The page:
Date Published: July 2, 2018
Publisher: Public Library of Science
Author(s): Tanja C. W. Nijboer, Caroline Winters, Boudewijn J. Kollen, Gert Kwakkel, Terence J Quinn.
There is growing evidence that visuospatial neglect (VSN) is associated with lower functional performance in other modalities and is not restricted to the lesioned hemisphere alone, and may also affect the non-lesioned hemisphere in severe first-ever strokes. We aimed to investigate the longitudinal association between the severity of VSN, as reflected by the extent of ipsilesional and contralesional spatial attention deficit, and clinical severity of stroke.
This is a secondary data analysis with merged data from two prospective cohort studies. Resulting in 90 patients and 8 longitudinal measurements at 1, 2, 3, 4, 5, 8, 12, and 26 weeks post-stroke onset. A letter cancellation test (LCT) was used as the primary outcome measure to demonstrate presence and severity of VSN. The clinical severity of stroke was classified using the Bamford Classification.
No significant association between clinical severity and the number of ipsilesional, as well as contralesional, omissions on the LCT was observed. Recovery of VSN at the contralesional hemiplegic, as well as ipsilesional non-hemiplegic side, was only dependent on ‘time’ as a reflection of spontaneous neurobiological recovery post-stroke. The recovery of the ipsilesional extension of VSN was significantly slower for the total anterior circulation infarct (TACI) group compared to the non-TACI group.
Larger strokes have a significant negative impact on recovery of visual attention at the non-hemiplegic side. No clinical determinants that regulate spontaneous time-dependent recovery of VSN were found. While early ‘stroke severity’ has been regarded as a strong predictor of functional outcome at a group level, other prognostic factors (demographic, stroke related) need to be determined.
EXPLICIT-stroke Trial: http://www.trialregister.nl/trialreg/admin/rctview.asp?TC=1424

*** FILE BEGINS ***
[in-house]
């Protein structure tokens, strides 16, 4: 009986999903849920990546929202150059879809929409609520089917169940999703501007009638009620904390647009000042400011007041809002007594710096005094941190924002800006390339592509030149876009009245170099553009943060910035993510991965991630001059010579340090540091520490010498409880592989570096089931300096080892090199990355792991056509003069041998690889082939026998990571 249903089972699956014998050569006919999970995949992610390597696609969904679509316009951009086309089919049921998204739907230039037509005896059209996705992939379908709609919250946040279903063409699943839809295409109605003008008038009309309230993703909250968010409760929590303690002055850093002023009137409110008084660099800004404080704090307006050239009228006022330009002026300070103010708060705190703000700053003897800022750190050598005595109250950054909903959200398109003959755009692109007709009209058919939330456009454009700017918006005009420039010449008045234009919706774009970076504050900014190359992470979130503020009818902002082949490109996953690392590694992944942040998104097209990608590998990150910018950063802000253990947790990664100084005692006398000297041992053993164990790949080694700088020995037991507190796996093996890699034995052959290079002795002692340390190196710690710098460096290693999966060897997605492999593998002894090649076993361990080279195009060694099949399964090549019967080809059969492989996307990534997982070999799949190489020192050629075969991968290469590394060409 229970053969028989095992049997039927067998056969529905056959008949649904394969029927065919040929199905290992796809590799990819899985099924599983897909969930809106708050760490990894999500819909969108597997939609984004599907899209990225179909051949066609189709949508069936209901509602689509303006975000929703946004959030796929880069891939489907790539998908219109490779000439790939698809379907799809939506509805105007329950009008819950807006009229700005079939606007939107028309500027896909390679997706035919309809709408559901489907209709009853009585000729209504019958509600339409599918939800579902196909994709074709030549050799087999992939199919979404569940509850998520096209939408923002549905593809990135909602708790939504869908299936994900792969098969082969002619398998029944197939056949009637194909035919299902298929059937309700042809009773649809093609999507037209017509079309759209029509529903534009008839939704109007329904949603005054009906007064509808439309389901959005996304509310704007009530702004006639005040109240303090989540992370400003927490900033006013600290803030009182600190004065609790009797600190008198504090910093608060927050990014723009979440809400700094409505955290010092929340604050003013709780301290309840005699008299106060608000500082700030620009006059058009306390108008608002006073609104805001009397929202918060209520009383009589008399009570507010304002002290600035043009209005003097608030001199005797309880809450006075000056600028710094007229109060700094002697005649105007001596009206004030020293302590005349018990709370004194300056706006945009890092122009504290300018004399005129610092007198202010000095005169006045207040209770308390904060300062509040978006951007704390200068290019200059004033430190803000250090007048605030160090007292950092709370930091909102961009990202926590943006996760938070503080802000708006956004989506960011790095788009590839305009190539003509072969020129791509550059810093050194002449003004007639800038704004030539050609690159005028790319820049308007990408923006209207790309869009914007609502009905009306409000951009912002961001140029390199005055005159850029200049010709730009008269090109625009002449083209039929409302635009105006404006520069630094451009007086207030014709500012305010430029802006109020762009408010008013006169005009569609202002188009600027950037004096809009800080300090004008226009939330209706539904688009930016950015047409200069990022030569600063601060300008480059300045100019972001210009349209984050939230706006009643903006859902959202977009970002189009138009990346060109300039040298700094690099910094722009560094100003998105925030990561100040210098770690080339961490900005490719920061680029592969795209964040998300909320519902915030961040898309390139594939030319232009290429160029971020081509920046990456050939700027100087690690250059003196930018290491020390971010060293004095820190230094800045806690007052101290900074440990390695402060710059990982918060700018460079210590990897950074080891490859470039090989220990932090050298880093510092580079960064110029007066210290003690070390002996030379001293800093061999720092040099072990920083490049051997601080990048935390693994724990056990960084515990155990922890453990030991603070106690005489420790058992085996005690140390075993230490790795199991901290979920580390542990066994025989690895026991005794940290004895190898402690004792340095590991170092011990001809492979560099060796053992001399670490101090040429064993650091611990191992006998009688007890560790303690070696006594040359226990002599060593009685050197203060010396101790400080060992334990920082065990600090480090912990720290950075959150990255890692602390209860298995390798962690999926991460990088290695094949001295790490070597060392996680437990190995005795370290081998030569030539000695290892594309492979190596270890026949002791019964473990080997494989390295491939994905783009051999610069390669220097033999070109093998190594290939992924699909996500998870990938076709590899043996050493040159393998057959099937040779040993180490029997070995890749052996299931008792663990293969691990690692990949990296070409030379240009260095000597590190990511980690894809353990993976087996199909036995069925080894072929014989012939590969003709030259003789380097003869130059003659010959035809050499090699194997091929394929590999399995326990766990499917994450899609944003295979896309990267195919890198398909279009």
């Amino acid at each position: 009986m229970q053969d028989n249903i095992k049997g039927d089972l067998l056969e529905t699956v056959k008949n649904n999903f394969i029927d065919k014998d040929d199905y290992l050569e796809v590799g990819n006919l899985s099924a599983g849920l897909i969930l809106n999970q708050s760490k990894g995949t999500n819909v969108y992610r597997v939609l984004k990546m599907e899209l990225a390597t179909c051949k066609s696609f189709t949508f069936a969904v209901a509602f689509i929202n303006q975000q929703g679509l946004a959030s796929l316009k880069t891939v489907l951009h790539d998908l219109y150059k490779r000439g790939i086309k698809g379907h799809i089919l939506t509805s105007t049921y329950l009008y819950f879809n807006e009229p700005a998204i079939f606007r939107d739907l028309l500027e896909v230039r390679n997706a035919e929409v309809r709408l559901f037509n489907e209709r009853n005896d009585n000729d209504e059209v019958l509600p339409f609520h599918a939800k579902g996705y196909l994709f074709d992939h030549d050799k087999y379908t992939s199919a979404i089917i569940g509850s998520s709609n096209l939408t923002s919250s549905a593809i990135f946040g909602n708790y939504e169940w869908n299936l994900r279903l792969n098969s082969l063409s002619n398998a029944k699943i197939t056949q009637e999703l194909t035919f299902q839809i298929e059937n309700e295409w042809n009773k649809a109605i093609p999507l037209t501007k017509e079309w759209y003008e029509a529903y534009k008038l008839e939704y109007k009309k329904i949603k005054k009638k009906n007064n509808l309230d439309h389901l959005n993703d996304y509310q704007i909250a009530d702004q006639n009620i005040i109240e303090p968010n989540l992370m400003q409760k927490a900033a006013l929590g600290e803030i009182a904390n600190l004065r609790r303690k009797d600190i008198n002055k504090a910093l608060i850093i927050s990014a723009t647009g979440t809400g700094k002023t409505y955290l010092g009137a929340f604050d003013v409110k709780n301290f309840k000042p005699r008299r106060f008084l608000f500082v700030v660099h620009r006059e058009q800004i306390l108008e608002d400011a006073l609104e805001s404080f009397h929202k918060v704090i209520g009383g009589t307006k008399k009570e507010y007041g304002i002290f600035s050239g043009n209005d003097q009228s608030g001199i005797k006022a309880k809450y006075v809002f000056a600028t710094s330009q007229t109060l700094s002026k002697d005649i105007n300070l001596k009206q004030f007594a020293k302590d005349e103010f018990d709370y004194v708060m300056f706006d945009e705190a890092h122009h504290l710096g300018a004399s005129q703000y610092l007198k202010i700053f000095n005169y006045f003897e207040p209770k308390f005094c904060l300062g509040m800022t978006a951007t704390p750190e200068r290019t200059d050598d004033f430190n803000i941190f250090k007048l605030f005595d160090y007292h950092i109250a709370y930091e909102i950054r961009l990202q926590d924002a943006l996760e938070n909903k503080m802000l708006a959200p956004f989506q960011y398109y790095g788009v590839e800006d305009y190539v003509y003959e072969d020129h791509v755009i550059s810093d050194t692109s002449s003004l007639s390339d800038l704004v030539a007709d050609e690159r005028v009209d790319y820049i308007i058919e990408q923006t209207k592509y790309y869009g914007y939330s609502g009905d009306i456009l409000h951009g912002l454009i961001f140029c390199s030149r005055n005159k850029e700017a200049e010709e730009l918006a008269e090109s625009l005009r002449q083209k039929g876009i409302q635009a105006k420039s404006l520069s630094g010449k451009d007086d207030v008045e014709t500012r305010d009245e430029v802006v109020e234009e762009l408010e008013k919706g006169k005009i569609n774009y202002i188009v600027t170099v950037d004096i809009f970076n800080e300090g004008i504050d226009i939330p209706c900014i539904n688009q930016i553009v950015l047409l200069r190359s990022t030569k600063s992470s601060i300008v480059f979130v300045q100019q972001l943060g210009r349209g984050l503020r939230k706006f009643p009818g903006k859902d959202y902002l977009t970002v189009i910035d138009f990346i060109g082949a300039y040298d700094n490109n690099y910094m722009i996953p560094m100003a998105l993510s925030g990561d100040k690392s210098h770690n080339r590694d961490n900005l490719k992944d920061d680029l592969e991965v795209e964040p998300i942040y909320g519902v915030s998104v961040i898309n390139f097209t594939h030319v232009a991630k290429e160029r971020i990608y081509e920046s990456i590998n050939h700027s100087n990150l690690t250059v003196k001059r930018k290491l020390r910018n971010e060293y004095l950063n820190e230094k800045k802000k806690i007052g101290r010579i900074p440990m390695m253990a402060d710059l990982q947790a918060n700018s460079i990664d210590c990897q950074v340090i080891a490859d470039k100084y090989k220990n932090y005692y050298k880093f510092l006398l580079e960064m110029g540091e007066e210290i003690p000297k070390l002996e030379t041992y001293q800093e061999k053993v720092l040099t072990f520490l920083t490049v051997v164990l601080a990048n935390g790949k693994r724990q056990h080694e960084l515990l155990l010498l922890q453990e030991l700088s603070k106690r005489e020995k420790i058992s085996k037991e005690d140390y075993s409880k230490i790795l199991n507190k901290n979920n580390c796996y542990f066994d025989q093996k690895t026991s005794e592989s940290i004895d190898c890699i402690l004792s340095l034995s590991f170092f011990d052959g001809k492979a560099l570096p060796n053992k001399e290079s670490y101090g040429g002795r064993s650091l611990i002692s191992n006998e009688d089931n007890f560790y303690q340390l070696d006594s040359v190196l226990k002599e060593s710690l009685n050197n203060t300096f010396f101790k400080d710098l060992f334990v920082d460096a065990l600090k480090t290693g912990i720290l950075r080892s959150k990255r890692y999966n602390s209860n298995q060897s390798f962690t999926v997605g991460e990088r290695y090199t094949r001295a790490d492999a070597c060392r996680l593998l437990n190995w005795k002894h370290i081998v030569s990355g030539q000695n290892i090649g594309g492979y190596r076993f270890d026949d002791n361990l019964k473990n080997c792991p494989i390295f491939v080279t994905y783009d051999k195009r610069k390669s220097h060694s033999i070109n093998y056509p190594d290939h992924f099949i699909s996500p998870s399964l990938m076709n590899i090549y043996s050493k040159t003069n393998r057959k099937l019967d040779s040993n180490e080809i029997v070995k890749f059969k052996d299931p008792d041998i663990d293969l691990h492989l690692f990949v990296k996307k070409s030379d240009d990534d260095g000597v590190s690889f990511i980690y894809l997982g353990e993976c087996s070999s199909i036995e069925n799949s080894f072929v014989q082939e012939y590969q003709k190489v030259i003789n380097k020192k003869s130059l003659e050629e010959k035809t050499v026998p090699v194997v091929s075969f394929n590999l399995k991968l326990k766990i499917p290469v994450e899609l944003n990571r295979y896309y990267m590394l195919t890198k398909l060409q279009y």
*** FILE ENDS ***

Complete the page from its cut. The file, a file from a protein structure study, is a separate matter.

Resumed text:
Visuospatial neglect (VSN) is a frequent disorder following stroke, leaving patients with impaired or even lost awareness for contralesional stimuli and/or events (i.e. side of space opposite to the lesioned hemisphere). In very severe cases of VSN, the deficit may also encompass stimuli and/or events at the ipsilesional side, in other words, the same side of space as the lesioned hemisphere. Either due to hypo-attention to the contralesional field [1, 2], hyper-attention to the ipsilesional field  or attentional imbalance and hemispheric rivalry [4, 5]. At the behavioural level this results in comparable observations, leaving patients with VSN with a limited magnitude of space that they are aware off.
The current study shows no significant overall association between clinical severity assessed within the first 2 weeks post-stroke onset and the number of ipsilesional, as well as contralesional omissions measured, with the LCT. Recovery of VSN at the contralesional hemiplegic, as well as ipsilesional non-hemiplegic side, was only dependent on ‘time’ as a reflection of spontaneous neurobiological recovery post-stroke. Recovery of VSN at the contralesional and ipsilesional side was comparable between both groups, yet a trend toward lower omission scores was observed for the ipsilesional side only.